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When the market starts warming up to growth stocks again, it's hard to imagine Baidu.com (Nasdaq: BIDU ) not getting flooded with pickup lines. Let's practice a few.
Hey, baby, what's a stock like you doing in a place like this?
Baidu's stock may be trading more than 40% off its 52-week highs, but you can't blame the company's fundamentals. Third-quarter revenue soared 85% to $135.4 million. Margins widened during the period, helping prop profits 91% higher to $1.47 a share. Analysts were only expecting earnings of $1.28 a share on $134.7 million in revenue.
China's leading search engine is a rare disappointer. It has only missed Wall Street's profit targets once since going public three years ago. And if last night's numbers look good, keep in mind that they could have been even better. Included in Baidu's bottom-line showing is a $0.14-per-share hit from losses incurred in Japan and a $0.07-a-share bite in stock-based compensation.
C'mon sugar, your place or mine?
Despite making inroads in Japan, Baidu is doing just fine in its home turf: the world's most populous nation. Can you blame it? Compare Baidu's top-line growth to how the world's top search engines are doing. Baidu's quarterly revenue grew nearly three times more than global leader Google (Nasdaq: GOOG ) . It also grew nearly 30 times more than Yahoo!'s (Nasdaq: YHOO ) measly 3% revenue gain.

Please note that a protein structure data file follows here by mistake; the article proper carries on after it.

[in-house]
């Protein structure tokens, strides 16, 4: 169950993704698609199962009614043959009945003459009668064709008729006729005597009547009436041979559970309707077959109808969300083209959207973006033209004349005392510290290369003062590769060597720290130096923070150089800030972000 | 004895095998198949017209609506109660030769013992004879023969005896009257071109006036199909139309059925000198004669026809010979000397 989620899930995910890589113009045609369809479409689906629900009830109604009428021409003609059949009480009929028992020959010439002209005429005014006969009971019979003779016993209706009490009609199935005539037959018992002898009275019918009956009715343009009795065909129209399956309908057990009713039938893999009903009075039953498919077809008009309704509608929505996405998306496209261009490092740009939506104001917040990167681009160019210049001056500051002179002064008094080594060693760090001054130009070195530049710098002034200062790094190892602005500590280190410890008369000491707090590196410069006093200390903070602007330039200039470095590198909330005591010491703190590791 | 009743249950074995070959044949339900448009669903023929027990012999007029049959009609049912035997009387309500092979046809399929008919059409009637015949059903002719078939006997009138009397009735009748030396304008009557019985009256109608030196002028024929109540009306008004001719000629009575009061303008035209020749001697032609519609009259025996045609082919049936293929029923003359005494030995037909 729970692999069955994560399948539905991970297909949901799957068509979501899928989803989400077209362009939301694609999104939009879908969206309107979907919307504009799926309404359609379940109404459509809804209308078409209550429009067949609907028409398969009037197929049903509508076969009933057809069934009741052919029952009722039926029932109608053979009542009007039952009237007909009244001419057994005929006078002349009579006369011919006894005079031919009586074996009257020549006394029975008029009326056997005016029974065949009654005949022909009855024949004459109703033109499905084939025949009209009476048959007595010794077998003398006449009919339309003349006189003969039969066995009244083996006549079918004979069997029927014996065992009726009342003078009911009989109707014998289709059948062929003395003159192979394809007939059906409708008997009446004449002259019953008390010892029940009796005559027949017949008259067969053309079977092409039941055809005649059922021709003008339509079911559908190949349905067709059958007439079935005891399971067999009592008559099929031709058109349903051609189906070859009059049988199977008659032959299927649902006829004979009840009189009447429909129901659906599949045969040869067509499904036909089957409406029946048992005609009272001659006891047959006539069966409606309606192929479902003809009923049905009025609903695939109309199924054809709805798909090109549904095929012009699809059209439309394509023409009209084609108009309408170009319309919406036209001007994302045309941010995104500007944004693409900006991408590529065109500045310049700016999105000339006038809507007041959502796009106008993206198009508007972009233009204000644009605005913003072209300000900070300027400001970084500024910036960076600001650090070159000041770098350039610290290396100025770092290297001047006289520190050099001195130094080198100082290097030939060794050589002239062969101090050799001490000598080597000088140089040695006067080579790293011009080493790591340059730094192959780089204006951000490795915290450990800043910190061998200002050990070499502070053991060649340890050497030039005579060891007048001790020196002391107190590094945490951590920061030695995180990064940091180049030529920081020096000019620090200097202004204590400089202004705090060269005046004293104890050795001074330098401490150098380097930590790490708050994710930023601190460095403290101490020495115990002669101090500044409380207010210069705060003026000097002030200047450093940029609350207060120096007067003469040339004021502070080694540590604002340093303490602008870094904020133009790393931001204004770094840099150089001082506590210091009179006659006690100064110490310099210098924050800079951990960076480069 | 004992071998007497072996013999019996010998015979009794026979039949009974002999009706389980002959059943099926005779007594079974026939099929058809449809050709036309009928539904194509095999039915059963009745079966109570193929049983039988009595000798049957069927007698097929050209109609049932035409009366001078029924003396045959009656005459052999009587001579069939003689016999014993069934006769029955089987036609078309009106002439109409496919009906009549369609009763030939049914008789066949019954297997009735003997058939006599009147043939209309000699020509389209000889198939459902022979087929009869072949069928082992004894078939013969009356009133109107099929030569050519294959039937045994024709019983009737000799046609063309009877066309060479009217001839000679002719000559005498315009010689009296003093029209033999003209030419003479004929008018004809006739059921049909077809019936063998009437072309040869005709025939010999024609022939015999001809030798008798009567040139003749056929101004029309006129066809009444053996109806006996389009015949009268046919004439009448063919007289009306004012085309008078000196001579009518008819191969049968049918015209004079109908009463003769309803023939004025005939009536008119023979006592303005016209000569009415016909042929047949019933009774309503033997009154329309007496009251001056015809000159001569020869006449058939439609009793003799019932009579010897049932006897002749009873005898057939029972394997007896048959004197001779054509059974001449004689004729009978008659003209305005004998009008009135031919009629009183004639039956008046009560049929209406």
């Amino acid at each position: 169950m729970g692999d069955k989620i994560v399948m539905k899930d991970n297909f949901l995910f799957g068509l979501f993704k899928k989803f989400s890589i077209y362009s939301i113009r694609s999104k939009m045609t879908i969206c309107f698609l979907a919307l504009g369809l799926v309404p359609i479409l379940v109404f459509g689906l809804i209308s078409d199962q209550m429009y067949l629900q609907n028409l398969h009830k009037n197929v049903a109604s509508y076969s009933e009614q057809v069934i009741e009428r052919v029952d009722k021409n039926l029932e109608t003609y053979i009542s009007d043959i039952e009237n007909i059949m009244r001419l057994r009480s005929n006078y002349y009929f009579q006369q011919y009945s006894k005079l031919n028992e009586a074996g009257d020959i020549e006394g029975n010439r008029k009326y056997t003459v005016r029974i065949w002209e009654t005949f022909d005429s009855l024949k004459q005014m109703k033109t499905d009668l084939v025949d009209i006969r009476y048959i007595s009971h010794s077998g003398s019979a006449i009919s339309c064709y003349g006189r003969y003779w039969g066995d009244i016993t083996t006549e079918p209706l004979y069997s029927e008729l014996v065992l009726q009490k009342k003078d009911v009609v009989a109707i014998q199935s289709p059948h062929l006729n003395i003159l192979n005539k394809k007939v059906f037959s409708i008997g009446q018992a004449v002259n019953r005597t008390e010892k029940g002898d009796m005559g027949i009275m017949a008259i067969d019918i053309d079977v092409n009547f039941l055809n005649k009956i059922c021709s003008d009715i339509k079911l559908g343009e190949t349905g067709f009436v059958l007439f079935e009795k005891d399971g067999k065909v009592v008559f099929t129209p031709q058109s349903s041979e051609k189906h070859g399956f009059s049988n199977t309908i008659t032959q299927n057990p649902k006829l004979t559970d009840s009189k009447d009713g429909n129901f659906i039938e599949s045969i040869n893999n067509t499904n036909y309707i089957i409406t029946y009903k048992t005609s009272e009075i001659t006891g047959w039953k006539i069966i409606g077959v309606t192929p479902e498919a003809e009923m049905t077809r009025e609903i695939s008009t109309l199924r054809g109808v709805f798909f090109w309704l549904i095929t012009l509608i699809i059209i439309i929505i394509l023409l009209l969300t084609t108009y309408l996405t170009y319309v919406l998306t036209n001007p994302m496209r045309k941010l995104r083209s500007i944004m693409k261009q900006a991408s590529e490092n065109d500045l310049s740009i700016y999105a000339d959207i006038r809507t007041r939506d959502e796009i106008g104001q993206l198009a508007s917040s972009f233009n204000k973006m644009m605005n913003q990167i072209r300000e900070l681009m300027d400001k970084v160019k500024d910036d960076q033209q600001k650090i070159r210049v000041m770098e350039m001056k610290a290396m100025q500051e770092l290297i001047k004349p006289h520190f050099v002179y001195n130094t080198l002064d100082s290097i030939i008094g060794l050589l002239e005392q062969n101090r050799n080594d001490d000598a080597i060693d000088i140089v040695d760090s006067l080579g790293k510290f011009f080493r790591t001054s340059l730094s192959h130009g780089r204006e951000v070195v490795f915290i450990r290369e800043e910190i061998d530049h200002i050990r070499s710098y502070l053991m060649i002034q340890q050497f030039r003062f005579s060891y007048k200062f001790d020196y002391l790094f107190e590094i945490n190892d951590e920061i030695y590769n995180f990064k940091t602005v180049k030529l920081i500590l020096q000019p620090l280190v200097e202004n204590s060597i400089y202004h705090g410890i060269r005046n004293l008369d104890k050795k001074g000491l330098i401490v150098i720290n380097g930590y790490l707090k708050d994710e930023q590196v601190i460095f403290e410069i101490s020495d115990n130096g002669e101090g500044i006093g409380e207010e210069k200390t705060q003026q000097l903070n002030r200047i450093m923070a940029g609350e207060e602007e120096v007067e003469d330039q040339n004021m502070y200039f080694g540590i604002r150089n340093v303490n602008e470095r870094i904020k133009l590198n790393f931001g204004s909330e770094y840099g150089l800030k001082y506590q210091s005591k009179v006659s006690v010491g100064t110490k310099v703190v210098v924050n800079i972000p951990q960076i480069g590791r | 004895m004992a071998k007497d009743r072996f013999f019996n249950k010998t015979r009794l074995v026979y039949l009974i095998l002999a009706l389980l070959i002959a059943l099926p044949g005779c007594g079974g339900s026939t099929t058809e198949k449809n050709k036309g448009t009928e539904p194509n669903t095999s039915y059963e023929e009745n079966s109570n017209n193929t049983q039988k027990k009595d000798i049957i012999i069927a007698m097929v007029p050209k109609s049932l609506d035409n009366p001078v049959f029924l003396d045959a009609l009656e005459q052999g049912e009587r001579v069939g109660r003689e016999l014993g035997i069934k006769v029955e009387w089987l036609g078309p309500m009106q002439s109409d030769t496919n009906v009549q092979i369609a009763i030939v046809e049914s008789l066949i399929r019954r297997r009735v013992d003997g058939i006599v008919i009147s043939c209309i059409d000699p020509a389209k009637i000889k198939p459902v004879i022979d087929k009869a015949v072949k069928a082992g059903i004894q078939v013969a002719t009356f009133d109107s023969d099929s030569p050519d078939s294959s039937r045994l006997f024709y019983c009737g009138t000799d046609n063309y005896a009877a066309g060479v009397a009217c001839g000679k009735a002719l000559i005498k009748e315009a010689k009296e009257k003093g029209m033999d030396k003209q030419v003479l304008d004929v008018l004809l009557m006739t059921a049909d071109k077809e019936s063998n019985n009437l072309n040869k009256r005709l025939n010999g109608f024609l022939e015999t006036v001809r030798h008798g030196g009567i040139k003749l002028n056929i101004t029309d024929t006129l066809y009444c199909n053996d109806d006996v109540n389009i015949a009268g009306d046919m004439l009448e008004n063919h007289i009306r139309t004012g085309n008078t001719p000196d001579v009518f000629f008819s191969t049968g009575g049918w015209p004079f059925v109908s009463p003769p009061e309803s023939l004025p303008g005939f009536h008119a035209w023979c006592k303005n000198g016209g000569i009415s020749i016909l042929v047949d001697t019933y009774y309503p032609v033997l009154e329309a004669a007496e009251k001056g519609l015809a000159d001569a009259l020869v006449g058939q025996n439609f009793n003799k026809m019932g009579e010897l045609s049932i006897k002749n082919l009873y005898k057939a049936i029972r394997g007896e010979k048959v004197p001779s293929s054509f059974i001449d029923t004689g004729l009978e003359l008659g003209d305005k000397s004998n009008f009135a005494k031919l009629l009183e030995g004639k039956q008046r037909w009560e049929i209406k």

It's all about the timing, honey. You. Me. Tonight?
The company credits the Beijing Olympics for healthy traffic. That's an encouraging sign for investors in companies like official online reporter Sohu.com (Nasdaq: SOHU ) and airport advertiser AirMedia (Nasdaq: AMCN ) , that should fare well when it's their turn to report their third-quarter numbers.
Just don't make the mistake of assuming that Baidu is strictly a play on what went down in China back in August. The Olympic torch may have moved on, but Baidu's still burning up. The company sees revenue growing 80% to 85% in the current quarter.
If I can't buy you a drink, cupcake, can I still get your number?
Estimating Baidu's growth is a never-ending game of revising estimates higher. That's what happens when you typically blow past Wall Street's expectations (the way Baidu has in five of the past six quarters).
Another reason why it's hard to figure Baidu out is that it's always growing in new directions. I'm not just talking about the bold attempt to take on Google and Yahoo! in Japan. The company also launched a consumer-to-consumer marketplace during the quarter. This is not an easy market to crack. Alibaba's Taobao is the market leader, and even eBay (Nasdaq: EBAY ) was seen whimpering out of China's C2C marketplace.
Baidu's advantage is that it's already a popular draw in China. It's always on the move and -- poof -- just like that, it's blown you off and is now being chatted up a few barstools higher.
During the market lull, read up to learn more about Baidu: